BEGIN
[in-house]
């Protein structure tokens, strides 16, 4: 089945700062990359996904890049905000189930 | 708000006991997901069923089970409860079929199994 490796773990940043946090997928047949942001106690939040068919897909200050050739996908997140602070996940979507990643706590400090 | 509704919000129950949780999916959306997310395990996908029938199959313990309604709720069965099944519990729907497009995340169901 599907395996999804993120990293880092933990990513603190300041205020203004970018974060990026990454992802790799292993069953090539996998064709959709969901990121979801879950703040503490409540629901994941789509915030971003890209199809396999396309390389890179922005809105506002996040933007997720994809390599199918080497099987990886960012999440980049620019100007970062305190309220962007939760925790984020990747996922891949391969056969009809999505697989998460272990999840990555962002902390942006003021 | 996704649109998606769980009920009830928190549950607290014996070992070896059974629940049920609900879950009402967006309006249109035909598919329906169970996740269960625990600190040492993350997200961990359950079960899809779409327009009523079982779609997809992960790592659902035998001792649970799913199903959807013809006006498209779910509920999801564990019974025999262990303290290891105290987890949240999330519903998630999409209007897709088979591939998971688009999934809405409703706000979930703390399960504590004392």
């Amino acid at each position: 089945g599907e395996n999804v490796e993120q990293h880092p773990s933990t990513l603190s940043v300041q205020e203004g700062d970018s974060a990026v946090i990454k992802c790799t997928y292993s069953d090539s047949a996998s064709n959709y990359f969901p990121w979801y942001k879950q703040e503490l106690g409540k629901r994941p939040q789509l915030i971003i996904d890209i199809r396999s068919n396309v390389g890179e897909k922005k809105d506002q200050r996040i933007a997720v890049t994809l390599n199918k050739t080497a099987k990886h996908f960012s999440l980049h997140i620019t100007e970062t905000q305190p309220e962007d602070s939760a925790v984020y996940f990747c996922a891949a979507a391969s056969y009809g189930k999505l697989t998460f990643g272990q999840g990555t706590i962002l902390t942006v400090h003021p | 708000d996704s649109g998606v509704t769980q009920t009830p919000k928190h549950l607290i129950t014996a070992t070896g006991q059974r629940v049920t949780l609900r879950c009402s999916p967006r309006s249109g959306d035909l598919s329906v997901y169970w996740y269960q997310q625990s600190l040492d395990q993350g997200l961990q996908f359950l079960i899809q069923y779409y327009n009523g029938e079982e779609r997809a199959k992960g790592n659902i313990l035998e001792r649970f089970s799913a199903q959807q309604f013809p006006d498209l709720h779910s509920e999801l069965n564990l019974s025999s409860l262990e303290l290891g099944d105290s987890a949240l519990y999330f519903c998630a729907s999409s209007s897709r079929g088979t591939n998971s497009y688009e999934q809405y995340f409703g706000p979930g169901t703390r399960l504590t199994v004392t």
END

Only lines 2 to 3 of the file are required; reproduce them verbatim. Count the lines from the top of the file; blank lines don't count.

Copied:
């Protein structure tokens, strides 16, 4: 089945700062990359996904890049905000189930 | 708000006991997901069923089970409860079929199994 490796773990940043946090997928047949942001106690939040068919897909200050050739996908997140602070996940979507990643706590400090 | 509704919000129950949780999916959306997310395990996908029938199959313990309604709720069965099944519990729907497009995340169901 599907395996999804993120990293880092933990990513603190300041205020203004970018974060990026990454992802790799292993069953090539996998064709959709969901990121979801879950703040503490409540629901994941789509915030971003890209199809396999396309390389890179922005809105506002996040933007997720994809390599199918080497099987990886960012999440980049620019100007970062305190309220962007939760925790984020990747996922891949391969056969009809999505697989998460272990999840990555962002902390942006003021 | 996704649109998606769980009920009830928190549950607290014996070992070896059974629940049920609900879950009402967006309006249109035909598919329906169970996740269960625990600190040492993350997200961990359950079960899809779409327009009523079982779609997809992960790592659902035998001792649970799913199903959807013809006006498209779910509920999801564990019974025999262990303290290891105290987890949240999330519903998630999409209007897709088979591939998971688009999934809405409703706000979930703390399960504590004392």
């Amino acid at each position: 089945g599907e395996n999804v490796e993120q990293h880092p773990s933990t990513l603190s940043v300041q205020e203004g700062d970018s974060a990026v946090i990454k992802c790799t997928y292993s069953d090539s047949a996998s064709n959709y990359f969901p990121w979801y942001k879950q703040e503490l106690g409540k629901r994941p939040q789509l915030i971003i996904d890209i199809r396999s068919n396309v390389g890179e897909k922005k809105d506002q200050r996040i933007a997720v890049t994809l390599n199918k050739t080497a099987k990886h996908f960012s999440l980049h997140i620019t100007e970062t905000q305190p309220e962007d602070s939760a925790v984020y996940f990747c996922a891949a979507a391969s056969y009809g189930k999505l697989t998460f990643g272990q999840g990555t706590i962002l902390t942006v400090h003021p | 708000d996704s649109g998606v509704t769980q009920t009830p919000k928190h549950l607290i129950t014996a070992t070896g006991q059974r629940v049920t949780l609900r879950c009402s999916p967006r309006s249109g959306d035909l598919s329906v997901y169970w996740y269960q997310q625990s600190l040492d395990q993350g997200l961990q996908f359950l079960i899809q069923y779409y327009n009523g029938e079982e779609r997809a199959k992960g790592n659902i313990l035998e001792r649970f089970s799913a199903q959807q309604f013809p006006d498209l709720h779910s509920e999801l069965n564990l019974s025999s409860l262990e303290l290891g099944d105290s987890a949240l519990y999330f519903c998630a729907s999409s209007s897709r079929g088979t591939n998971s497009y688009e999934q809405y995340f409703g706000p979930g169901t703390r399960l504590t199994v004392t």